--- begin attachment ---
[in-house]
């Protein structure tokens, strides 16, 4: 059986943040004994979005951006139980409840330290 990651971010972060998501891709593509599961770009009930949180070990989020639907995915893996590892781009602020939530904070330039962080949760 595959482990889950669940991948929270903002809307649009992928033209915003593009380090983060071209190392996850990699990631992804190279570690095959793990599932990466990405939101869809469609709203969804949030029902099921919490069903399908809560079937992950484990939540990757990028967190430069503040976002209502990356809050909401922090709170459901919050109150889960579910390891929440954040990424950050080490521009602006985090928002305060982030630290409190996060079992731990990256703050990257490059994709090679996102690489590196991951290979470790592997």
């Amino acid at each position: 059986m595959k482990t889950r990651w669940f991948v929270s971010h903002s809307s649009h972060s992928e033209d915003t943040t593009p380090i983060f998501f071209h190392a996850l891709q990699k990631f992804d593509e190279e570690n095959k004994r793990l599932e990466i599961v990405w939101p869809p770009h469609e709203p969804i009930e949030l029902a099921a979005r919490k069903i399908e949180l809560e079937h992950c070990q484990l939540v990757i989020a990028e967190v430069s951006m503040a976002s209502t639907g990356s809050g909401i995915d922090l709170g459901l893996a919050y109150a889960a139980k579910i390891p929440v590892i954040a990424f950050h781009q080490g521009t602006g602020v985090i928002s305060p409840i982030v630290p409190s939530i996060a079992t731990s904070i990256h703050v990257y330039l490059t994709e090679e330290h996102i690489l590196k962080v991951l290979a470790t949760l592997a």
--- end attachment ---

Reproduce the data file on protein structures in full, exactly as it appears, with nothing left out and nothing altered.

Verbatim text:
[in-house]
């Protein structure tokens, strides 16, 4: 059986943040004994979005951006139980409840330290 990651971010972060998501891709593509599961770009009930949180070990989020639907995915893996590892781009602020939530904070330039962080949760 595959482990889950669940991948929270903002809307649009992928033209915003593009380090983060071209190392996850990699990631992804190279570690095959793990599932990466990405939101869809469609709203969804949030029902099921919490069903399908809560079937992950484990939540990757990028967190430069503040976002209502990356809050909401922090709170459901919050109150889960579910390891929440954040990424950050080490521009602006985090928002305060982030630290409190996060079992731990990256703050990257490059994709090679996102690489590196991951290979470790592997």
């Amino acid at each position: 059986m595959k482990t889950r990651w669940f991948v929270s971010h903002s809307s649009h972060s992928e033209d915003t943040t593009p380090i983060f998501f071209h190392a996850l891709q990699k990631f992804d593509e190279e570690n095959k004994r793990l599932e990466i599961v990405w939101p869809p770009h469609e709203p969804i009930e949030l029902a099921a979005r919490k069903i399908e949180l809560e079937h992950c070990q484990l939540v990757i989020a990028e967190v430069s951006m503040a976002s209502t639907g990356s809050g909401i995915d922090l709170g459901l893996a919050y109150a889960a139980k579910i390891p929440v590892i954040a990424f950050h781009q080490g521009t602006g602020v985090i928002s305060p409840i982030v630290p409190s939530i996060a079992t731990s904070i990256h703050v990257y330039l490059t994709e090679e330290h996102i690489l590196k962080v991951l290979a470790t949760l592997a």